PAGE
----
June 28, 2019

  • Haydn in London

     

    Joseph Haydn and His London Disciples
    Rebecca Maurer, piano.
    Genuin 19650
    Total Time:  79:04
    Recording:   ****/****
    Performance: ****/****

    Most lovers of Haydn’s music are well aware of the importance of his trip to London in 1791 for the Salomon Concerts.  His arrival was legendary as he had spent so much of his life in at Esterhaza working exclusively for the Prince.  The symphonies Haydn wrote for those concerts are among his most popular and performed to this day.  Haydn’s piano music still has a way to go though before it reaches the level of familiarity of Mozart and Beethoven’s sonatas.  In Rebecca Maurer’s new release, she wants to point out how Haydn’s music had an early influence in the development of English piano music.  Her interest was sparked by the research of Dr. Mekala Padmanabhan whose work appeared in an article about Haydn and London keyboard composers.  Adding to the authenticity is the use of a John Broadwood & Sons fortepiano built in London, 1816.  There are also several world premieres here of music by Thomas Haigh (1769-1808?) and Christian Ignatius Latrobe (1758-1836).

    While the music of Haigh and Latrobe are more intimately-conceived works for a smaller performance venue, it is clear that the two Haydn sonatas that frame their music on this recording were intended for the concert hall.  Maurer has chosen the Sonata in C, Hob. XVI:50 (c. 1794/1795) and the Sonata in Eb, Hob. XVI: 52 (1794) to help point out the way Haydn was exploring London “taste” and the sound of the pianos he encountered there.  He also was able to experience some of the more virtuosic performers active there in the city.  They were composed for and dedicated to Therese Jansen-Bartolozzi, a pupil of Clementi.  To that end, these sonatas we see Haydn exploring richer chordal writing, faster passage work that explores the whole keyboard, and some additional refinements that connected with the local tastes of the time.  The use of an “open pedal” in the C-Major sonata is one example of how knowledge of these experiments can change the very sound of the music and let us hear it with new ears.  Sometimes Haydn’s piano music seems to have these qualities that blend aspects of the Baroque with the new forms of the Classical period.  It is perhaps a better mark of a composer who lived through the musical shifts of the century.  While Maurer’s interpretations are quite wonderful here, with clear articulation and excellent shape to the music, maybe a touch too much of rubato sometimes.  The nuances of what the instrument and her approach to the music bring are best noted with comparisons of more modern performances of the pieces.  The pedaling approach will be the most noticeable adjustment for those more familiar with the music.  Still, these are solid performances that have an added weight when heard against the other music on the album.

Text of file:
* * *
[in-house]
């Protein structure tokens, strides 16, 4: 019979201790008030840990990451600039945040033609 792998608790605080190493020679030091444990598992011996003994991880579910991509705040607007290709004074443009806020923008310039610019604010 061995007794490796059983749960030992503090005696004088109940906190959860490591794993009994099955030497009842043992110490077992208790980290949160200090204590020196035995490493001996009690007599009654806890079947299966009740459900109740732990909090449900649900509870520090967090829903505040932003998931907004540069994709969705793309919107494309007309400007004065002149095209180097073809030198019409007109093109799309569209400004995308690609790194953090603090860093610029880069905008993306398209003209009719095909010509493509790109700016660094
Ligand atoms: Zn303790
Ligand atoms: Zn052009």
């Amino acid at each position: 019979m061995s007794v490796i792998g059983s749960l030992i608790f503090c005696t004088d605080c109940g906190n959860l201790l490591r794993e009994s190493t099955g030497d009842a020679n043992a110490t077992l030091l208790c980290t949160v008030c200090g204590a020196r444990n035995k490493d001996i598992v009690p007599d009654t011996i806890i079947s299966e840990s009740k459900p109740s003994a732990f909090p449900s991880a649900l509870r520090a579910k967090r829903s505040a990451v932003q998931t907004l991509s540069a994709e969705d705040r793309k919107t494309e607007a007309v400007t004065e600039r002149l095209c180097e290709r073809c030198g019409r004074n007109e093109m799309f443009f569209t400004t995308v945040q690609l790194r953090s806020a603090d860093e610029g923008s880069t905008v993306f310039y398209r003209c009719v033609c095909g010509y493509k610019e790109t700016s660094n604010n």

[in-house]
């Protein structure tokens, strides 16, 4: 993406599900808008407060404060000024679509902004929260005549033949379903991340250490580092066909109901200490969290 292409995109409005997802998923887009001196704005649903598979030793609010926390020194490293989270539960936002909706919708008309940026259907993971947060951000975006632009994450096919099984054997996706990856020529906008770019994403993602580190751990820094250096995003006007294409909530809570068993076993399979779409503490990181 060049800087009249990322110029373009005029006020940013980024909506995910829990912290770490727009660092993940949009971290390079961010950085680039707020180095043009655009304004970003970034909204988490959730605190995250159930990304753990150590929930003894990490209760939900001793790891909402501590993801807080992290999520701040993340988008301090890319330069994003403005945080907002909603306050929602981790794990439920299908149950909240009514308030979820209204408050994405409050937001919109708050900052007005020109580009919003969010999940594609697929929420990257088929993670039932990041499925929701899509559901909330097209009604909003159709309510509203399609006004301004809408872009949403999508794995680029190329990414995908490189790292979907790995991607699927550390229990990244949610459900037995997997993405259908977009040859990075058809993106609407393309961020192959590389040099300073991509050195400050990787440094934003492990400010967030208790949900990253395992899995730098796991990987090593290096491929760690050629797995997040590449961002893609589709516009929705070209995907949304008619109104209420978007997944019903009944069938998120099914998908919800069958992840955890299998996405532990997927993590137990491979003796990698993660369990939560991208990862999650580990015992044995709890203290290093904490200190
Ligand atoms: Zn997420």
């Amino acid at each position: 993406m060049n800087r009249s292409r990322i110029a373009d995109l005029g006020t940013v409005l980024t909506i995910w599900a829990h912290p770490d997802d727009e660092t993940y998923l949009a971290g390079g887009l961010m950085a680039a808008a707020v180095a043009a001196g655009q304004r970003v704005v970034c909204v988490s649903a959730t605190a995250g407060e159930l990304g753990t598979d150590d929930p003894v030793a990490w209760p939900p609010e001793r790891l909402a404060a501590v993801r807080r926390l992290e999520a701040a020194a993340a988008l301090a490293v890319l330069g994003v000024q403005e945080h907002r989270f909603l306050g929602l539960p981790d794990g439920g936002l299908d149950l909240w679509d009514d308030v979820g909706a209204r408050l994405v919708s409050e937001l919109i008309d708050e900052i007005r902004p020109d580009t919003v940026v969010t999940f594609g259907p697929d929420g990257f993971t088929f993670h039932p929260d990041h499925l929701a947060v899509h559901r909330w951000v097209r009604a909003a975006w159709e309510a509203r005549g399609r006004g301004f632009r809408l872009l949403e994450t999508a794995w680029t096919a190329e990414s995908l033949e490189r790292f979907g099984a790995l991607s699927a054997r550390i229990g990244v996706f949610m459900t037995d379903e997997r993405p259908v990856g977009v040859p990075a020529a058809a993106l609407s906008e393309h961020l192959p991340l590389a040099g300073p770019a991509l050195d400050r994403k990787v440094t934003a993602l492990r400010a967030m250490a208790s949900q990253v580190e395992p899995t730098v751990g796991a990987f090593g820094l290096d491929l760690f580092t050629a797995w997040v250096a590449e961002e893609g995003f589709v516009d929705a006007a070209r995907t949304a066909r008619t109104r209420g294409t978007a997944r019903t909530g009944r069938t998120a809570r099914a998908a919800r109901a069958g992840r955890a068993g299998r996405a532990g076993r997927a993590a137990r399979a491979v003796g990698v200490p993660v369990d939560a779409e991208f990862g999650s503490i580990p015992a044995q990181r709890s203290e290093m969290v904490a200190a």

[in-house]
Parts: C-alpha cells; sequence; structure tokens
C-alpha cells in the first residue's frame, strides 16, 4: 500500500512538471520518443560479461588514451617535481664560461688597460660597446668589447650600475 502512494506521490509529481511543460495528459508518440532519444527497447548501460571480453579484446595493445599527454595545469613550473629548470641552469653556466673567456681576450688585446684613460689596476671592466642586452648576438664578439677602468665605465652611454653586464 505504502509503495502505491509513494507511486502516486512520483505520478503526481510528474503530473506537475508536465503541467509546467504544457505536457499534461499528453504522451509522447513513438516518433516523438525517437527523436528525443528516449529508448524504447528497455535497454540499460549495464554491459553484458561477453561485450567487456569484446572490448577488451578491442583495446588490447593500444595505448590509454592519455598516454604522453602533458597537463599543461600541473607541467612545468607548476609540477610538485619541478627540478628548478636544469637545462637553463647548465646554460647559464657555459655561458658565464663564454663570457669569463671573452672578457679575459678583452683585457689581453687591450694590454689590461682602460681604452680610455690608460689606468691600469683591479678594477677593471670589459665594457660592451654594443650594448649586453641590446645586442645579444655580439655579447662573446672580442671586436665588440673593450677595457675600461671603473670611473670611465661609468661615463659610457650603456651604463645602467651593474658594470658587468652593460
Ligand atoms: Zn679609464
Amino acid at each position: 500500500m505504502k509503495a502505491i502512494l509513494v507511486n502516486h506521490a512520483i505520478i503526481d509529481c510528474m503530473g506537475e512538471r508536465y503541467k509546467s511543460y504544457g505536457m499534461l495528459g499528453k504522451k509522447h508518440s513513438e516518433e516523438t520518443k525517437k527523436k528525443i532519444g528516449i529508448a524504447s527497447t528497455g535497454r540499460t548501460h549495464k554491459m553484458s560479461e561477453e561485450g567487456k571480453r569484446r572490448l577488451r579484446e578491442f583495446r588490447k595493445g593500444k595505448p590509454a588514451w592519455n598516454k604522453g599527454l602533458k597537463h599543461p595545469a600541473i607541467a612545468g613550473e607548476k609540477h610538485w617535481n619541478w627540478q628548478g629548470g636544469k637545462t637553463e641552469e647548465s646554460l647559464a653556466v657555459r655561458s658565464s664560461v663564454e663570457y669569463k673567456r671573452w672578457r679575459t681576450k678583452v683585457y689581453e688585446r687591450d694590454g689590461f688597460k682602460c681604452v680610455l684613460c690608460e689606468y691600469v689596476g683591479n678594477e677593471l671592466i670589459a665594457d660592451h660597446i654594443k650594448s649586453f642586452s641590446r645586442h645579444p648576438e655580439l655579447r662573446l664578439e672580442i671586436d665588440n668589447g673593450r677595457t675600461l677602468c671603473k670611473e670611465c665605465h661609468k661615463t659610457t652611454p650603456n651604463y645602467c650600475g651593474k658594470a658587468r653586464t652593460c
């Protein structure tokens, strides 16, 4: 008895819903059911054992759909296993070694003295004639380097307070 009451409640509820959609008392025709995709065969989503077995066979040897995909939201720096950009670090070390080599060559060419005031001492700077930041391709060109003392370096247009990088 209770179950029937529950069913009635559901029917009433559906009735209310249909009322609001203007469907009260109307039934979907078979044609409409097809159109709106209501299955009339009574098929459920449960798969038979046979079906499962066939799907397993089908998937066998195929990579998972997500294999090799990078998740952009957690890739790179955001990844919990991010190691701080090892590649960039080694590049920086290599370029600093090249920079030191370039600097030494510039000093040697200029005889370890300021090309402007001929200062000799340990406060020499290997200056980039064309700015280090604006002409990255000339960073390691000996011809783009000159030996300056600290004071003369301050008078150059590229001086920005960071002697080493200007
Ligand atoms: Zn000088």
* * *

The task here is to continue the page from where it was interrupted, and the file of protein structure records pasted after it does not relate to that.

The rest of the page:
Between the two Haydn sonatas, Maurer has programmed a collection of music by the two composers who had contact with the composer during his time in London.  Thomas Haigh (1769-1808?) actually studied with Haydn.  He was an important pianist and violinist most known for arrangements of other people’s music.  The increase in instruments and demand for published music coincide with this development and his work is a window into this growing industry for “commercial” music.  He is represented here by three pieces.  First are two works that are more immediately influenced by Haydn.  Haigh arranged three popular canzonetta’s (the “Sailor’s Song”, “Pleasing Pain”, and “A Pastoral Song”) of Haydn’s as rondos.  The music is a bit more demanding suggesting its potential as both parlor as well as concert music.  More interesting is his Fantaisie (published in 1817) that incorporates Haydn’s “God Save the Emperor”, references the “Drumroll” symphony, and includes an original country dance!  Also included is a Sonata in Bb which was dedicated to Haydn.  It is an additional example of the way Haigh used other people’s music as a basis for his work while also referencing other music.  The latter occurs in the way the first movement takes its cues from the slow introduction and allegro of Haydn’s “London” symphonies.  The second movement then reworks a popular air by Aisoli as a rondo.  A brief movement by Christian Ignatius Latrobe (1758-1836) from his first sonata, Op. 3 bears a dedication to Haydn.  The gestures here are reminiscent of the composer’s music.  The references to Haydn in the dedications (often using the “with permission of Dr. Haydn”) suggest he may have known of these works, or it might have simply been an additional marketing ploy.  Regardless it is interesting to get a window into the developing piano publishing world and the influence that Haydn’s visit had on London’s musical world with a fresh perspective.

    Joseph Haydn and His London Disciples is a rather fascinating recital whose memorable Haydn sonatas create a perfect introduction to those new to his music while demonstrating the way his music connected to audiences of the time.  For those more familiar with the period and its music, there will be a great deal to revisit here in these performances as one further contemplates the many innovations and musical worlds of the end of the 18th Century and beginning of the 19th.  Maurer’s performances are quite exquisite with a real feel for this music.  However, these are not historical exercises alone, she shapes this music and brings it to life making for a truly engaging experience even in the lesser-known pieces.  One wonders if she might consider tackling a complete Haydn cycle some day.